Just days before more than 10,000 militaria pieces went under the hammer, the Australian government has declared items within the deceased-estate auction as ‘protected objects’.
CAPTION: Two images courtesy Lloyds Auctions, merged by CONTACT.
The ruling means that some items in the auction could be banned from leaving Australian soil because of their historical significance.
Chief Operations Officer for Lloyds Auctions Lee Hames said the auction house received an email from the Federal government stating that the collection had come to their attention, and they were flagging that some items may come under the Protection of Movable Cultural Heritage Act 1986.
Under the Protection of Movable Cultural Heritage Act 1986, items are subject to export control outlined in the ‘National Cultural Heritage Control List, Schedule 1 and a valid permit must be granted by the Department of Infrastructure, Transport, Regional Development and Communications for items to be permitted to leave the country, if at all.
“One of the items that the government specifically flagged was an Australian 2-pounder anti-tank gun built by General Motors Holden in 1942 in South Australia,” Mr Hames said.
“Only 892 were manufactured locally and used by Australian forces during World War II.
“The bid on this piece alone is already more than $25,000 ,so who knows what it could sell for come auction day.
“It could be set to fetch six figures, as we are still a couple days out from it going under the hammer.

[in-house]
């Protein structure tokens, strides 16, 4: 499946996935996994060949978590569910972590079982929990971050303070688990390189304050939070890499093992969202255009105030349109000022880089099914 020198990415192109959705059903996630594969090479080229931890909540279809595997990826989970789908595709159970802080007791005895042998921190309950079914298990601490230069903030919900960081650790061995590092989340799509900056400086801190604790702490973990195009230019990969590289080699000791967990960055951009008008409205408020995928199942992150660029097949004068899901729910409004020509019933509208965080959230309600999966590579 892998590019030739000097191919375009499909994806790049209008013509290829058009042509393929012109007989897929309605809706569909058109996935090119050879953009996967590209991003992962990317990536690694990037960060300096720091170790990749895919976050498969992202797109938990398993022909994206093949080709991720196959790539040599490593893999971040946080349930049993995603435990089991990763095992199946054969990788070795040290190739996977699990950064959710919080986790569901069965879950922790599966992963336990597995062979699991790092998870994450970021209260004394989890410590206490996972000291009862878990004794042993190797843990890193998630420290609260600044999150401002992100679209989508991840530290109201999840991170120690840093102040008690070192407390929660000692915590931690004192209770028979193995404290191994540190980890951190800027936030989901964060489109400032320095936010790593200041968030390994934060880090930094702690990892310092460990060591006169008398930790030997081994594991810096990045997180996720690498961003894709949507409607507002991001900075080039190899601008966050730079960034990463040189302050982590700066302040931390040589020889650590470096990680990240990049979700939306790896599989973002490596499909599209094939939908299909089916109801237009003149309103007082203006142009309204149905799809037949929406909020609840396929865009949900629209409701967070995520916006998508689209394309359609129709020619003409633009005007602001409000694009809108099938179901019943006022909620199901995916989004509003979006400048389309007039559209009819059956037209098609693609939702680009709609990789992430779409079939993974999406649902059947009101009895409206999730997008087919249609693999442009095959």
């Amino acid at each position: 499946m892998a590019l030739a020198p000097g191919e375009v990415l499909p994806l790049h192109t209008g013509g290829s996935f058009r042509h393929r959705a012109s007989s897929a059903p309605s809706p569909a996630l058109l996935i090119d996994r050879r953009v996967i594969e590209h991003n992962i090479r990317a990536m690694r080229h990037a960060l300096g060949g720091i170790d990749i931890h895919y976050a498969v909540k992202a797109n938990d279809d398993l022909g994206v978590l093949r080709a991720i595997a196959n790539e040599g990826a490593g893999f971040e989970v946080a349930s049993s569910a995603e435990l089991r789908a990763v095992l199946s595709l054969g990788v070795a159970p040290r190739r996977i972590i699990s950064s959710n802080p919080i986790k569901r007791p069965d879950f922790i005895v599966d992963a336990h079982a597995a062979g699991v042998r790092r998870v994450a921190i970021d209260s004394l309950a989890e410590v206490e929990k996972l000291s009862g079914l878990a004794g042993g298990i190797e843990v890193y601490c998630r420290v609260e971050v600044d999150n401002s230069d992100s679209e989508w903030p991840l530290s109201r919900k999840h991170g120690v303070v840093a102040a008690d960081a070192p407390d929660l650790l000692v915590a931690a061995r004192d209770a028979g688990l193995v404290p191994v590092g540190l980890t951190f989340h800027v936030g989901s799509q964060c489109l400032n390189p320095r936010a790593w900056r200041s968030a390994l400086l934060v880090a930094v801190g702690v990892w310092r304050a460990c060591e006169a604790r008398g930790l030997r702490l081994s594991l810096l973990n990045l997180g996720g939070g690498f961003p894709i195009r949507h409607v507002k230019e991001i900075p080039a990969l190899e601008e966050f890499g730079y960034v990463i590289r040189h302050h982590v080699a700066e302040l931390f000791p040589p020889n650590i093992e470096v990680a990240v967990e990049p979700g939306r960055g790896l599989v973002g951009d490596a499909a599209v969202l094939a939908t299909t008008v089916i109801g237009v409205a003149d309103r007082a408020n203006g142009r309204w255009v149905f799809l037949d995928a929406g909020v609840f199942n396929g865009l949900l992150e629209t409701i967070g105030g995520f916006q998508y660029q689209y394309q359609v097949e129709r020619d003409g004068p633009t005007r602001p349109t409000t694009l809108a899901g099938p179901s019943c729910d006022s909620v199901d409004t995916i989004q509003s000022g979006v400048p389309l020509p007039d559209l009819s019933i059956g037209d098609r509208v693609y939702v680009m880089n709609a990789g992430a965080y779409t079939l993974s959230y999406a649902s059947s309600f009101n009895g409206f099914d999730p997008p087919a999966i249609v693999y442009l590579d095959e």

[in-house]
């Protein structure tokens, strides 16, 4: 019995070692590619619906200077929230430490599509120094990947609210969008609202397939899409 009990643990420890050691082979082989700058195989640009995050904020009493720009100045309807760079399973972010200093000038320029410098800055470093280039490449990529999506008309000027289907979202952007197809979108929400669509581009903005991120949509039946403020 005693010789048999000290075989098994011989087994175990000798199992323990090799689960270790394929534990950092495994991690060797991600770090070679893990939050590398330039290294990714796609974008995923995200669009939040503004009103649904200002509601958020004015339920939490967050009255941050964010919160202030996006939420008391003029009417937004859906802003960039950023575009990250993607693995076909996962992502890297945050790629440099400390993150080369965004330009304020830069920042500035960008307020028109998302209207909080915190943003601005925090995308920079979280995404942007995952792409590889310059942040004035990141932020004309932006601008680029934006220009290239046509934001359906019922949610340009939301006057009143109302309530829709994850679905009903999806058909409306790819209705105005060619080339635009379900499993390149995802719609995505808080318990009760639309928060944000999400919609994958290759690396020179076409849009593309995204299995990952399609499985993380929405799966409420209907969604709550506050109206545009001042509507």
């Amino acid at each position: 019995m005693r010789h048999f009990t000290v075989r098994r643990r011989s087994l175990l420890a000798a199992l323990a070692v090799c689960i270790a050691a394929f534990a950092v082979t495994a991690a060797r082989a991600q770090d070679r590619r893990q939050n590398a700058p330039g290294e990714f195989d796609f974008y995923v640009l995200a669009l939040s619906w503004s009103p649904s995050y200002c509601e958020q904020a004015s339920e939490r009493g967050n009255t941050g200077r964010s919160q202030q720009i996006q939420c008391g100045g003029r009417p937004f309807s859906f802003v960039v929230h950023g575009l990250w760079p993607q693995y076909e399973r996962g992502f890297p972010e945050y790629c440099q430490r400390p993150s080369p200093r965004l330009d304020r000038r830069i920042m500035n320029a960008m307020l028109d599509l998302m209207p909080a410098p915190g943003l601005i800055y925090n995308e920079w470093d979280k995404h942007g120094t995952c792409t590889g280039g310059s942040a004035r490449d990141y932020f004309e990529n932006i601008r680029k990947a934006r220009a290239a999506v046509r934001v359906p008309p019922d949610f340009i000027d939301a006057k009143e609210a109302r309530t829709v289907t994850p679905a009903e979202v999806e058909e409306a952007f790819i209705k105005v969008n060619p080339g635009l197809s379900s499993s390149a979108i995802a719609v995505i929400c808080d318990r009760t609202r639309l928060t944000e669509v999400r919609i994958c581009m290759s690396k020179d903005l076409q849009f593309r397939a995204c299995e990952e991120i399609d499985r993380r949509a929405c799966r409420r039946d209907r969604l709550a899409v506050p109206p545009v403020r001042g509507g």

“We commend the government for preserving and keeping history within Australia and we really hope that Australian museums and libraries perhaps purchase some of these items to display and preserve these significant pieces of history and honour them with educational purposes for many years to come.
“Perhaps Holden might even purchase the 2-pounder anti-tank gun to preserve and put on display at their head office.”
Mr Hames said Lloyds had already had thousands of enquires from all around the world as the militaria collection was one of the biggest and featured some of the rarest items ever to be offered in a single collection.
“We have had enquiry from all over Europe and Asia and from passionate collectors and militaria enthusiasts, so we are sure that there will be many custodians that will treasure these collectables just as previous custodian Rod Bellars did throughout his lifetime,” Mr Hames said.
“The “Rod Bellars Collection” was built over 60 years, accumulating items from all around the world.
“Sadly, his recent passing has meant these amazing icons of history have to find new custodians.”